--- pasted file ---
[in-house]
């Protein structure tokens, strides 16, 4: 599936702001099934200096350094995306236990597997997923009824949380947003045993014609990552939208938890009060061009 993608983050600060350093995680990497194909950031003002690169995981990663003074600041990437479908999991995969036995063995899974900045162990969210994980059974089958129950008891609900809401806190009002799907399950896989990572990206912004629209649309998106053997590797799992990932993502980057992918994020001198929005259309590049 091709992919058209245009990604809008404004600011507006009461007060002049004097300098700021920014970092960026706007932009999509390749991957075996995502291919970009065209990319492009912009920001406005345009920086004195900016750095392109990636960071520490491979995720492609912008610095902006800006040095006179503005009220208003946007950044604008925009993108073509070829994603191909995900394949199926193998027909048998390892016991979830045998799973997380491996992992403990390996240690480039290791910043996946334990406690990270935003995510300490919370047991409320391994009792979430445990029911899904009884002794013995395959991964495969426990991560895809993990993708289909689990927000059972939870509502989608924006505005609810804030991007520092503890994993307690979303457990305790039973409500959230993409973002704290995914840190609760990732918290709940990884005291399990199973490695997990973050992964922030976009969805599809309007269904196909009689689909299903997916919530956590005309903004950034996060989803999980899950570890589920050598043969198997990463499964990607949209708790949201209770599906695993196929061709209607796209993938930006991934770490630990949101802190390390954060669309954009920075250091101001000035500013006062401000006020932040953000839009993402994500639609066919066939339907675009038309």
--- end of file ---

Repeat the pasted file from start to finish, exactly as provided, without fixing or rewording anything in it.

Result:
[in-house]
């Protein structure tokens, strides 16, 4: 599936702001099934200096350094995306236990597997997923009824949380947003045993014609990552939208938890009060061009 993608983050600060350093995680990497194909950031003002690169995981990663003074600041990437479908999991995969036995063995899974900045162990969210994980059974089958129950008891609900809401806190009002799907399950896989990572990206912004629209649309998106053997590797799992990932993502980057992918994020001198929005259309590049 091709992919058209245009990604809008404004600011507006009461007060002049004097300098700021920014970092960026706007932009999509390749991957075996995502291919970009065209990319492009912009920001406005345009920086004195900016750095392109990636960071520490491979995720492609912008610095902006800006040095006179503005009220208003946007950044604008925009993108073509070829994603191909995900394949199926193998027909048998390892016991979830045998799973997380491996992992403990390996240690480039290791910043996946334990406690990270935003995510300490919370047991409320391994009792979430445990029911899904009884002794013995395959991964495969426990991560895809993990993708289909689990927000059972939870509502989608924006505005609810804030991007520092503890994993307690979303457990305790039973409500959230993409973002704290995914840190609760990732918290709940990884005291399990199973490695997990973050992964922030976009969805599809309007269904196909009689689909299903997916919530956590005309903004950034996060989803999980899950570890589920050598043969198997990463499964990607949209708790949201209770599906695993196929061709209607796209993938930006991934770490630990949101802190390390954060669309954009920075250091101001000035500013006062401000006020932040953000839009993402994500639609066919066939339907675009038309």